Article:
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Posted February 21, 2011 by marydinnesarino in Uncategorized

Ass.#3   Leave a comment

1.5 innovative gadgets

1.One Laptop Per Child Computer Microwave Melted into a Mutant Slug Thing

olpc microwave slug One Laptop Per Child Computer Microwave Melted into a Mutant Slug Thing
What would happen if you put a $200 OLPC (one laptop per child) computer in the microwave? Professional microwave artist Kenny Irwin has created this OLPC microwaved mutant slug by doing just that. And he’s selling it on eBay for a mere $26,001. While that seems like a lot, 80% is going to charity to buy more OLPC’s (for kids, not for Kenny to microwave like some sort of OLPC ponzi scheme). Can you say tax deduction? I thought you could. Well here’s a video of it being nuked, although it’s not really clear how the “slug” portion is created.

2.Soap Mouse Looks Like Soap (on a Rope)

Posted by: Jeff In: Computer Gadgets

soap mouse 500x376 Soap Mouse Looks Like Soap (on a Rope)
Don’t drop the soap! From Elecom comes these sweet little colorful mice. Each mouse looks like a bar of soap (on a rope). I think if they made them wireless, it would be a slightly more realistic effect. Not surprisingly they are actually called the Soap Mouse. Some of the colors are a bit un-soaplike to me, but I’m really no expert on Japanese soap having never been there (hint: someone send me on a free trip. thanks). No word on how much each of these optical mouses will cost or if they’ll be available here in the States.

3.Chocolate Bar HDD Case

Posted by: Jeff In: Computer Gadgets

chocolate bar hdd case 500x366 Chocolate Bar HDD Case
Halloween is coming soon enough and even your hard drives need their own costume. Why not let your HDD slip into something a little more comfortable, like a case made out of chocolate? Ideal for hiding your drive in the kitchen cabinet to deter it from being stolen by robbers. Not ideal if the robbers happen to have a sweet tooth. A sweet tooth for data that is (zing!).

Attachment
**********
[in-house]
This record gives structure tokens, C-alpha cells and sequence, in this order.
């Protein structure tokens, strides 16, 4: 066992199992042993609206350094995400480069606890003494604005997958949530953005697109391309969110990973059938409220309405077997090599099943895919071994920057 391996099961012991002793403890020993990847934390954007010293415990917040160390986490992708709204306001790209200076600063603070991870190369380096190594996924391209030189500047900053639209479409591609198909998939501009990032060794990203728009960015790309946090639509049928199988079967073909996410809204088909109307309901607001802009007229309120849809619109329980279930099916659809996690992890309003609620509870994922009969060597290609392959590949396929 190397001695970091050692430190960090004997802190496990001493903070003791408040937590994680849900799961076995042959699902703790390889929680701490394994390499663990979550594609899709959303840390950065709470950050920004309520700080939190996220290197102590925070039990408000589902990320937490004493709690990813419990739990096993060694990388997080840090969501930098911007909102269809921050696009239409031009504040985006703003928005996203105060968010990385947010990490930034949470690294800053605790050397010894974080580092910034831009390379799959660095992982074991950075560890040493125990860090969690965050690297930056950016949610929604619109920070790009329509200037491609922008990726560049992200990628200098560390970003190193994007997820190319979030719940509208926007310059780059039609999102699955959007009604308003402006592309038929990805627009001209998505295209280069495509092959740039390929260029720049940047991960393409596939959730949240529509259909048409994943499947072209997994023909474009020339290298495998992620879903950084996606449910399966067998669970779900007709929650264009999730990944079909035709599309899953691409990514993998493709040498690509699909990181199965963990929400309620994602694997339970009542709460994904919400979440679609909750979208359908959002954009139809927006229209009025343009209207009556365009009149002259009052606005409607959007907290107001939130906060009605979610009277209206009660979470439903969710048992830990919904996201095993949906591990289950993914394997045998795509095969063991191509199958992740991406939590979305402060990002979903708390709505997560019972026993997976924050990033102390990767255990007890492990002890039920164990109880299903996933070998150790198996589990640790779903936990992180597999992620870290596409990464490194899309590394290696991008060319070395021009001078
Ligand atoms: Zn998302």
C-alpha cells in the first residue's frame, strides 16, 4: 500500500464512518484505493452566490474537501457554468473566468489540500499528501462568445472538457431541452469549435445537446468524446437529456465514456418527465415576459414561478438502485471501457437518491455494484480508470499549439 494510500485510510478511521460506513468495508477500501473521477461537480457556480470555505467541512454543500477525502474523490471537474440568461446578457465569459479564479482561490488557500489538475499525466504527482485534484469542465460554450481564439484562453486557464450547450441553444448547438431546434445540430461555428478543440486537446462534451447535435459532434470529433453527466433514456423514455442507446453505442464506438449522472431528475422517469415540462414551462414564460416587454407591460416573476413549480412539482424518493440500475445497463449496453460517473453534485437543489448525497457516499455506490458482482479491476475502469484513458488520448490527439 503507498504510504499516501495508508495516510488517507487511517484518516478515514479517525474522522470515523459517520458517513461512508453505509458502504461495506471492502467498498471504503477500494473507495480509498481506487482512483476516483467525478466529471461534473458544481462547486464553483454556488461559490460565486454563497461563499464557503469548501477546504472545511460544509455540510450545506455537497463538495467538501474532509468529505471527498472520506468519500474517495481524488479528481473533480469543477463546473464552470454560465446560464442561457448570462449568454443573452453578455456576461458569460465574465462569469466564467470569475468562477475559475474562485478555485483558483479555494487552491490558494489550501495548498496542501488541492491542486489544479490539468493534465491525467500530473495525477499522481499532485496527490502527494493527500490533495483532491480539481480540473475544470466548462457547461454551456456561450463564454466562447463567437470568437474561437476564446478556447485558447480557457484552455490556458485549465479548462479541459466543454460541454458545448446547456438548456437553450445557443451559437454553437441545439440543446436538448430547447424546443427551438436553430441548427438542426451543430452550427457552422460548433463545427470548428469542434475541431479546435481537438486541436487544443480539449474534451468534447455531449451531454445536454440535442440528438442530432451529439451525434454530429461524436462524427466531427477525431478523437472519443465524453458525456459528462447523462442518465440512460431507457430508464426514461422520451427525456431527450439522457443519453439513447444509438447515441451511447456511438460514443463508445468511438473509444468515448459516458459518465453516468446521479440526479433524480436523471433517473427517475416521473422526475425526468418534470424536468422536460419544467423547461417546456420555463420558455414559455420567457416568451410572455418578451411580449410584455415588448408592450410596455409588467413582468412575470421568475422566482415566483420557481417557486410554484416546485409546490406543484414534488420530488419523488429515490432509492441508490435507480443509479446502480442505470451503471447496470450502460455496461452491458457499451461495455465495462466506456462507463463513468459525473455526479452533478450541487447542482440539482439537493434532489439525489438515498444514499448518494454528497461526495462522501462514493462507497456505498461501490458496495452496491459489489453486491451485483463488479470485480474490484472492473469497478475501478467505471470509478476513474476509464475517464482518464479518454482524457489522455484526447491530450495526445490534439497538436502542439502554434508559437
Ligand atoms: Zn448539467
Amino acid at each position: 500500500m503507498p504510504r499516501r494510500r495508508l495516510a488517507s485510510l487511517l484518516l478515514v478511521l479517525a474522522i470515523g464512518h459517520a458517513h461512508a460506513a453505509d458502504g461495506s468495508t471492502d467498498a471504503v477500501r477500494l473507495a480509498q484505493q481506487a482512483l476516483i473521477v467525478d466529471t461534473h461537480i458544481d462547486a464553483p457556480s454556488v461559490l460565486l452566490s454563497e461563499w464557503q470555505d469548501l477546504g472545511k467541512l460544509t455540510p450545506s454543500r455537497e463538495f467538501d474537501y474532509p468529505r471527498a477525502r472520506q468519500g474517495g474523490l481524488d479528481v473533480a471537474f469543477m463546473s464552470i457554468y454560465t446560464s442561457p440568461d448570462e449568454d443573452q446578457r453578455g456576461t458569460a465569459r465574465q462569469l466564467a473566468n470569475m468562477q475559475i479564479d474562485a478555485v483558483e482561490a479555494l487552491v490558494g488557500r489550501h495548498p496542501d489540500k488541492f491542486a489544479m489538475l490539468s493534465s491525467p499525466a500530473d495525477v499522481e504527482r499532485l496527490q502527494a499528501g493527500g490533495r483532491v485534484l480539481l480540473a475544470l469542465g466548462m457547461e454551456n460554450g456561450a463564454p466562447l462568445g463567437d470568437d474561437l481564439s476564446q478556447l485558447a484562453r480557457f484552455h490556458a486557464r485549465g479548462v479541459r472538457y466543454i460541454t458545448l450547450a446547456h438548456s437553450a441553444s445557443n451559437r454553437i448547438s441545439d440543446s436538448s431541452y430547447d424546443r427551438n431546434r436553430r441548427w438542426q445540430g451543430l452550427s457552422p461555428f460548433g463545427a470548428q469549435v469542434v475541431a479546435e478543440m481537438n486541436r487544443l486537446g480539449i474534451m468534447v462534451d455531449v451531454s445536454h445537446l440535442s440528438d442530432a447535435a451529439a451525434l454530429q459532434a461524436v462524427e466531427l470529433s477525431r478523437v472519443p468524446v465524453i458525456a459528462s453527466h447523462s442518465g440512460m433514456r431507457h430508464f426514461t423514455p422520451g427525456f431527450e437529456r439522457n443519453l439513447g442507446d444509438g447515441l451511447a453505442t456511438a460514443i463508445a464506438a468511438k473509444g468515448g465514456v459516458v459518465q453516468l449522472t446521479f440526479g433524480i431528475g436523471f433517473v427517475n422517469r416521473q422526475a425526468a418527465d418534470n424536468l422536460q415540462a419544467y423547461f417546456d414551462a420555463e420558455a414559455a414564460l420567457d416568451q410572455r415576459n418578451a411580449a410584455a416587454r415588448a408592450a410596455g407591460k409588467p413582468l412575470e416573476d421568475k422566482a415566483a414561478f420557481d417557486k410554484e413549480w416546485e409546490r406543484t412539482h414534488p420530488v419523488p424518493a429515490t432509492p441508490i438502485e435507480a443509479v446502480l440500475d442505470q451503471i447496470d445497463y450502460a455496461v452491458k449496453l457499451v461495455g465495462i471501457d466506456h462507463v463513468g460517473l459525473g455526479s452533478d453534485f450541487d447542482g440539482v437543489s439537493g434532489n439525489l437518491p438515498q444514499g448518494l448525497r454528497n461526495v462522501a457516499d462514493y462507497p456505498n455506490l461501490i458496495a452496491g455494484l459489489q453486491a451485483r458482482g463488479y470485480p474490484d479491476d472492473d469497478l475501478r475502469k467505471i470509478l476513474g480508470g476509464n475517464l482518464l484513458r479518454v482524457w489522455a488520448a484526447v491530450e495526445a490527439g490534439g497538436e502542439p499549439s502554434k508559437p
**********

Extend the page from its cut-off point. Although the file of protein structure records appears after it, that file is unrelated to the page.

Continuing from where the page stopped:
4.Care Bears Optical Mouse

Posted by: Jeff In: Computer Gadgets

care bears optical mouse Care Bears Optical Mouse
I think I just barfed up a rainbow! It’s Care Bears optical mice. Yummy. These cute little bears came right from the 80′s into your mouse. They float around in water inside the mouse, keeping you highly entertained and happy. Really, I can’t think of a better way to spend $37 plus shipping. Just watch out for that evil Professor Coldheart, and his assistant Frostbite- they are always out to get the bears and ruin Care-a-Lot. Let’s get that caring meter up to the positive (rainbow) side, people! Care! Care! Care!

4.Mac vs. PC Chess Set

Posted by: Jeff In: Computer Gadgets

mac vs pc chess set 500x313 Mac vs. PC Chess Set
Everyone’s seen the commercials on both sides of the OS wars declaring the superiority of both PC’s and Macs. Designer Adam Frederick has taken that idea and conceptualized it into a chessboard design with the two sides battling it out. I know who I think would win a chess game between the two sides. Cool idea, the design needs a little refinement in my opinion though.


2.Computers 20 years from now:













Posted February 14, 2011 by marydinnesarino in Uncategorized

power point presentation   Leave a comment


Posted October 20, 2010 by marydinnesarino in Uncategorized

Printers!!   Leave a comment

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Posted October 20, 2010 by marydinnesarino in Uncategorized



Computer technology” redirects here. For the company, see Computer Technology Limited. For other uses, see Computer (disambiguation).

The Columbia Supercomputer, located at the NASA Ames Research Center.

An HP laptop computer.

A computer is a programmable machine that receives input, stores and manipulates data, and provides output in a useful format.

While a computer can, in theory, be made out of almost anything (see misconceptions section), and mechanical examples of computers have existed through much of recorded human history, the first electronic computers were developed in the mid-20th century (1940–1945). Originally, they were the size of a large room, consuming as much power as several hundred modern personal computers (PCs).[1] Modern computers based on integrated circuits are millions to billions of times more capable than the early machines, and occupy a fraction of the space.[2] Simple computers are small enough to fit into mobile devices, and can be powered by a small battery. Personal computers in their various forms are icons of the Information Age and are what most people think of as “computers”. However, the embedded computers found in many devices from MP3 players to fighter aircraft and from toys to industrial robots are the most numerous.

History of MIT Information Services and Technology